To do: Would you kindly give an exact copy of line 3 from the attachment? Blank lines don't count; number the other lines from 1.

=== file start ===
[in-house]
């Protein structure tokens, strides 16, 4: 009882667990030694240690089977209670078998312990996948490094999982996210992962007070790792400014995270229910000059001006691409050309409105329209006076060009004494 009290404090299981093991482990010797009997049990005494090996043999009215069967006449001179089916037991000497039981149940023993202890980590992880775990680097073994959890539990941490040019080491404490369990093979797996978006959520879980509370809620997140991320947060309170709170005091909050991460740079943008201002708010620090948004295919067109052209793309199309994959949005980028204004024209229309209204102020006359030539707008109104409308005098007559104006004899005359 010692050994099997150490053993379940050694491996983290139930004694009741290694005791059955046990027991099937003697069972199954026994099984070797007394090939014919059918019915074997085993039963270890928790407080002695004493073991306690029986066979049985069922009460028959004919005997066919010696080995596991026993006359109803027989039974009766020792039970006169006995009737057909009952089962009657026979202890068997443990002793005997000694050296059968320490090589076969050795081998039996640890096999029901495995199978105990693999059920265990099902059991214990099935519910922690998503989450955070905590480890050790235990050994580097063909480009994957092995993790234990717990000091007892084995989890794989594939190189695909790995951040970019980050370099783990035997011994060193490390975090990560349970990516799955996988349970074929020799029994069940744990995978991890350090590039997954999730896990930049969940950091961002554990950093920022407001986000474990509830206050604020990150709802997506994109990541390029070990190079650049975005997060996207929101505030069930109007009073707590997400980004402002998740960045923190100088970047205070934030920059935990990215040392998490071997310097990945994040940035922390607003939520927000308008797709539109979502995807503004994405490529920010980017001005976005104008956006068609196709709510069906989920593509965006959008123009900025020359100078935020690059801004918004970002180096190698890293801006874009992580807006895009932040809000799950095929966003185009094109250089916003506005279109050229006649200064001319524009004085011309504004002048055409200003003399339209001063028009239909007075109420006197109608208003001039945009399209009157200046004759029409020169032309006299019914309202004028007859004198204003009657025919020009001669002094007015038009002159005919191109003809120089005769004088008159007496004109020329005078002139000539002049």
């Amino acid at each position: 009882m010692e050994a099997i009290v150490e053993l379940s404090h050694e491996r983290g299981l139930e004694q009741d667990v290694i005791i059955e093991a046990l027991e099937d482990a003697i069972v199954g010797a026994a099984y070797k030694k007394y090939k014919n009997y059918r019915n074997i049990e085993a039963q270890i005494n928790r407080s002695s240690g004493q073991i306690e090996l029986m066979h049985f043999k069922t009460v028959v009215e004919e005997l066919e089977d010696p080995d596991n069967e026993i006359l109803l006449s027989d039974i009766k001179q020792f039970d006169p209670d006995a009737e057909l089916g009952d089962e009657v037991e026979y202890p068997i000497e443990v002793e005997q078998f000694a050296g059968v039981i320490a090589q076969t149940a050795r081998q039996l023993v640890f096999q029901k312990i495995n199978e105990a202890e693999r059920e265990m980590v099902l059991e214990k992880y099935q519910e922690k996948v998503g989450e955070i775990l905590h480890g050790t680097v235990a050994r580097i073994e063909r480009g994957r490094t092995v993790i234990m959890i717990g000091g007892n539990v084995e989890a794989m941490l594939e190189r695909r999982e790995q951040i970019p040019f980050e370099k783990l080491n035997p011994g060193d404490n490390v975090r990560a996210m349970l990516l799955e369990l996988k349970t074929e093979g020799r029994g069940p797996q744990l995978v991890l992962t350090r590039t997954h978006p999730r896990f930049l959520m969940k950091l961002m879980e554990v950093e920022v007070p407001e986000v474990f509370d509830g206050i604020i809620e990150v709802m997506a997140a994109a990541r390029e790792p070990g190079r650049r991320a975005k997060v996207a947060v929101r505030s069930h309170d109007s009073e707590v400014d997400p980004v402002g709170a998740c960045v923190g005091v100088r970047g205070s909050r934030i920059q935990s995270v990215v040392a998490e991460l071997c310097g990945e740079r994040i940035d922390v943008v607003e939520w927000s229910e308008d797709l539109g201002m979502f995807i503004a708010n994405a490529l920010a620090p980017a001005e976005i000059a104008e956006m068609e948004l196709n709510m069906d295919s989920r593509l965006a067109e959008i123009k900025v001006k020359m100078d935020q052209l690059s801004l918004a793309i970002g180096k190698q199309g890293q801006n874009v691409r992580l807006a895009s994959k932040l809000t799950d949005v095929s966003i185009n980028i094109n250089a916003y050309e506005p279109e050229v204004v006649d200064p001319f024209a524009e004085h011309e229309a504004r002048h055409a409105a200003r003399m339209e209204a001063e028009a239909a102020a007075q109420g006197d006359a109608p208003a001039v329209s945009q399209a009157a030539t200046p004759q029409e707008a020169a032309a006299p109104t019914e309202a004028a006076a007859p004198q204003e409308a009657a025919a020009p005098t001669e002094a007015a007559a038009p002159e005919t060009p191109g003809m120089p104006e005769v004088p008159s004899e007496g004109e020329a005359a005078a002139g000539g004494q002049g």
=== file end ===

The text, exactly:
């Amino acid at each position: 009882m010692e050994a099997i009290v150490e053993l379940s404090h050694e491996r983290g299981l139930e004694q009741d667990v290694i005791i059955e093991a046990l027991e099937d482990a003697i069972v199954g010797a026994a099984y070797k030694k007394y090939k014919n009997y059918r019915n074997i049990e085993a039963q270890i005494n928790r407080s002695s240690g004493q073991i306690e090996l029986m066979h049985f043999k069922t009460v028959v009215e004919e005997l066919e089977d010696p080995d596991n069967e026993i006359l109803l006449s027989d039974i009766k001179q020792f039970d006169p209670d006995a009737e057909l089916g009952d089962e009657v037991e026979y202890p068997i000497e443990v002793e005997q078998f000694a050296g059968v039981i320490a090589q076969t149940a050795r081998q039996l023993v640890f096999q029901k312990i495995n199978e105990a202890e693999r059920e265990m980590v099902l059991e214990k992880y099935q519910e922690k996948v998503g989450e955070i775990l905590h480890g050790t680097v235990a050994r580097i073994e063909r480009g994957r490094t092995v993790i234990m959890i717990g000091g007892n539990v084995e989890a794989m941490l594939e190189r695909r999982e790995q951040i970019p040019f980050e370099k783990l080491n035997p011994g060193d404490n490390v975090r990560a996210m349970l990516l799955e369990l996988k349970t074929e093979g020799r029994g069940p797996q744990l995978v991890l992962t350090r590039t997954h978006p999730r896990f930049l959520m969940k950091l961002m879980e554990v950093e920022v007070p407001e986000v474990f509370d509830g206050i604020i809620e990150v709802m997506a997140a994109a990541r390029e790792p070990g190079r650049r991320a975005k997060v996207a947060v929101r505030s069930h309170d109007s009073e707590v400014d997400p980004v402002g709170a998740c960045v923190g005091v100088r970047g205070s909050r934030i920059q935990s995270v990215v040392a998490e991460l071997c310097g990945e740079r994040i940035d922390v943008v607003e939520w927000s229910e308008d797709l539109g201002m979502f995807i503004a708010n994405a490529l920010a620090p980017a001005e976005i000059a104008e956006m068609e948004l196709n709510m069906d295919s989920r593509l965006a067109e959008i123009k900025v001006k020359m100078d935020q052209l690059s801004l918004a793309i970002g180096k190698q199309g890293q801006n874009v691409r992580l807006a895009s994959k932040l809000t799950d949005v095929s966003i185009n980028i094109n250089a916003y050309e506005p279109e050229v204004v006649d200064p001319f024209a524009e004085h011309e229309a504004r002048h055409a409105a200003r003399m339209e209204a001063e028009a239909a102020a007075q109420g006197d006359a109608p208003a001039v329209s945009q399209a009157a030539t200046p004759q029409e707008a020169a032309a006299p109104t019914e309202a004028a006076a007859p004198q204003e409308a009657a025919a020009p005098t001669e002094a007015a007559a038009p002159e005919t060009p191109g003809m120089p104006e005769v004088p008159s004899e007496g004109e020329a005359a005078a002139g000539g004494q002049g």